Vanderbilt University researchers found though these regions are physically separate, they work together to process visual information, ScienceDaily.com reported.
"In vision, objects are defined by both their shape and their surface properties, such as color and brightness," Anna Roe, professor of psychology, said.
"For example, to identify a red apple, your visual system must process both the shape of the apple and its color," she said.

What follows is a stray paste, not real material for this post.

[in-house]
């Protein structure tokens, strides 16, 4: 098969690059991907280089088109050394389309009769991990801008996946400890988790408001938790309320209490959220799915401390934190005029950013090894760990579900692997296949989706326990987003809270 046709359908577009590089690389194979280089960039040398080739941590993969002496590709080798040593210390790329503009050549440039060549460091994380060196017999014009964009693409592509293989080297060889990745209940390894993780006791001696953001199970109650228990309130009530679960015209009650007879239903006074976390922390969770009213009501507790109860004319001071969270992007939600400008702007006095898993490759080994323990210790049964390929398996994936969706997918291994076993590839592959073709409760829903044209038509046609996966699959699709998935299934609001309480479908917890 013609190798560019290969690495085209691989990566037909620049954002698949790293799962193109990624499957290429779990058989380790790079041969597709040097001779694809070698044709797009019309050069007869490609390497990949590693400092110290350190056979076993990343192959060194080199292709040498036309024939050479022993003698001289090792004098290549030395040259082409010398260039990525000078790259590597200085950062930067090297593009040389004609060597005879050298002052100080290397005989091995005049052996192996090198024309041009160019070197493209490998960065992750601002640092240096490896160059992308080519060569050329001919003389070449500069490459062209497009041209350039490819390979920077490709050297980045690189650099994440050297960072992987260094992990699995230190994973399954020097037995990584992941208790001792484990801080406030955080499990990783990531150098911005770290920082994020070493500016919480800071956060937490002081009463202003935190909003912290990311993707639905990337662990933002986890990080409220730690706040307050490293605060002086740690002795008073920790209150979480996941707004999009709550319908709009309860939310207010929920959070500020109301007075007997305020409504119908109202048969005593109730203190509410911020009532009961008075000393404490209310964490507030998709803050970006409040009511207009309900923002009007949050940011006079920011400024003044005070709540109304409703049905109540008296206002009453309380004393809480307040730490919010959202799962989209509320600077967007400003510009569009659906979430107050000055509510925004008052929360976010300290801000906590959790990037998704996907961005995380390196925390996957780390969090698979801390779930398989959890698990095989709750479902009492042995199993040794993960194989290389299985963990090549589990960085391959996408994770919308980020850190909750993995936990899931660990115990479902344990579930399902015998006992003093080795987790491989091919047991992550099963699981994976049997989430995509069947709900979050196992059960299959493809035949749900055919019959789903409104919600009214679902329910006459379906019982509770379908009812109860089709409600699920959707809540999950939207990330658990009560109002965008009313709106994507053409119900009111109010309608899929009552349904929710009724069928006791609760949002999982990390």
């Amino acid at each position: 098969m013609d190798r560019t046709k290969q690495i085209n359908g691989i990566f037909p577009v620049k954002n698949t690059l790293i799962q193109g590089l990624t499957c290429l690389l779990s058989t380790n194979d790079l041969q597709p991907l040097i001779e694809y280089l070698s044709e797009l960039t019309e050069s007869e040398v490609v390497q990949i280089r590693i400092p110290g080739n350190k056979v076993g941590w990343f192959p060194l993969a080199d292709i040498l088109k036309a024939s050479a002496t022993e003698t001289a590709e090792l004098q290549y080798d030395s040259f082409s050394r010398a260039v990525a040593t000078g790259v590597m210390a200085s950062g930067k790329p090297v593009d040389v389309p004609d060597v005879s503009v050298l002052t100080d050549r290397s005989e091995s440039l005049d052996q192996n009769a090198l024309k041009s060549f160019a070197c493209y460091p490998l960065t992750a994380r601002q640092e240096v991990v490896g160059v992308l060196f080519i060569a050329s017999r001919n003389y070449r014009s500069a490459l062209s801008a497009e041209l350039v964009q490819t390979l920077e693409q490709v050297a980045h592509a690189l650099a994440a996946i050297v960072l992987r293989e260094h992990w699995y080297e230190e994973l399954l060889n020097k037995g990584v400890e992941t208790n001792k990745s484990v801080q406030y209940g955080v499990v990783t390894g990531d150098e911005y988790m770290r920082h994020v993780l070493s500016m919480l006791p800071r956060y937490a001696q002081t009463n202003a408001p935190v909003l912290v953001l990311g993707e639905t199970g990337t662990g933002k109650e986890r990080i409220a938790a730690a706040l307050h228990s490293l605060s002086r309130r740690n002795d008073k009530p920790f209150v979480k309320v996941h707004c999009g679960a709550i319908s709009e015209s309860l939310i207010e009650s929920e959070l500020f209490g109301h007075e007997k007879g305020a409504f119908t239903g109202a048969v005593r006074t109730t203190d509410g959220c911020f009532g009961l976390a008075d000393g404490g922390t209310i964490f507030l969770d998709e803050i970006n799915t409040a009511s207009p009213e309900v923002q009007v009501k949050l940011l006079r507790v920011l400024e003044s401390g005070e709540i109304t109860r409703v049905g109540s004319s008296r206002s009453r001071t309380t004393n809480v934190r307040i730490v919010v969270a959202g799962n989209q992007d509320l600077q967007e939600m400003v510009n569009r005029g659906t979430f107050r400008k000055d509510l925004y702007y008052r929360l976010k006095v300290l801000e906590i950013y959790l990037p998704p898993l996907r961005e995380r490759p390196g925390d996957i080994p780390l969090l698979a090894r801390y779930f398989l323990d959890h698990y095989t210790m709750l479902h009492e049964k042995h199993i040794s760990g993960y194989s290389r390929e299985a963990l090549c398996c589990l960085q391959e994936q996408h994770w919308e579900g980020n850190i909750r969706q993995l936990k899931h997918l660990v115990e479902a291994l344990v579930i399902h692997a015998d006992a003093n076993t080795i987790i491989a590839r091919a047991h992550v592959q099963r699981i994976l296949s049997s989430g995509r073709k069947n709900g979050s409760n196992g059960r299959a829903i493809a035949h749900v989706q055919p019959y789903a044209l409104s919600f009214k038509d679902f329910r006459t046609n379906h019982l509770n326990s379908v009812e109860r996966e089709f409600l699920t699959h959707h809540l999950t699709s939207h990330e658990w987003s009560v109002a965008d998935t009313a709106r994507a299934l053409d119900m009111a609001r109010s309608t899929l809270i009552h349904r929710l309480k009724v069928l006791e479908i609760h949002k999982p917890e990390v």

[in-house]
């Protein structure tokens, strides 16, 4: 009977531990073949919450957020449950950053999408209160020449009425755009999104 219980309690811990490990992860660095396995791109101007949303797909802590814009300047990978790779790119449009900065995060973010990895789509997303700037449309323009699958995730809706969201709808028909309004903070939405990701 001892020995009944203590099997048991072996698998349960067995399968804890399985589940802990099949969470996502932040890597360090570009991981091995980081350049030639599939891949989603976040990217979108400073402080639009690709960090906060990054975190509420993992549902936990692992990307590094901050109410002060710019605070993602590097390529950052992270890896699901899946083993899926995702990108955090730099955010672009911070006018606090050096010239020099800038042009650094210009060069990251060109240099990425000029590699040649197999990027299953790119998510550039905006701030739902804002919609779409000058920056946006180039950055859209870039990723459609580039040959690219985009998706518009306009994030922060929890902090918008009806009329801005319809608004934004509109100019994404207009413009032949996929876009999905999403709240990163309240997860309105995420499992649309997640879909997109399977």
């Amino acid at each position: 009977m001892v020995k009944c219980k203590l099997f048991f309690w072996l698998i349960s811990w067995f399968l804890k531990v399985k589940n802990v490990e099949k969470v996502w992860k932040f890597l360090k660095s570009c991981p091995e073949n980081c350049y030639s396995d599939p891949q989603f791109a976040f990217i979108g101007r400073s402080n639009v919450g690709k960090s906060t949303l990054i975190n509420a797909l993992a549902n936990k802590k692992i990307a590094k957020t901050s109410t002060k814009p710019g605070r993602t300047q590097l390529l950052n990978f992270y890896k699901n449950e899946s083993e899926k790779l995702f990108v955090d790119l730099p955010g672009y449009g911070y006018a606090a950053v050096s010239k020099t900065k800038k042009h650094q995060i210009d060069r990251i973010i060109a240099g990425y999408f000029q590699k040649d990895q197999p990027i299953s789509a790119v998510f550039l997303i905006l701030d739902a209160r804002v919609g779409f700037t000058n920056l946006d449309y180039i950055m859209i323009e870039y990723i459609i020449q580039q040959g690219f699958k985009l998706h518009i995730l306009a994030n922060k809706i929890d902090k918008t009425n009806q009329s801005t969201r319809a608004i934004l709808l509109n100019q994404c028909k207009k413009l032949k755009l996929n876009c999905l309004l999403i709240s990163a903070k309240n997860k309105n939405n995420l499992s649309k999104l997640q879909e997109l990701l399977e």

"Our study showed that in V4, which is a brain area that plays a role in visual object recognition, there is significant segregation of color-brightness and shape processing regions," she said.
The researchers say the separate regions may reflect groups of neurons processing more complex aspects of color and form, such as integrating different contours of the same color, to achieve overall shape perception.
"Functional segregation does not mean that shape and surface information do not interact. What it means is that there are distinct circuits for color versus shape," Roe said.
The research was published in the journal Nature Neuroscience.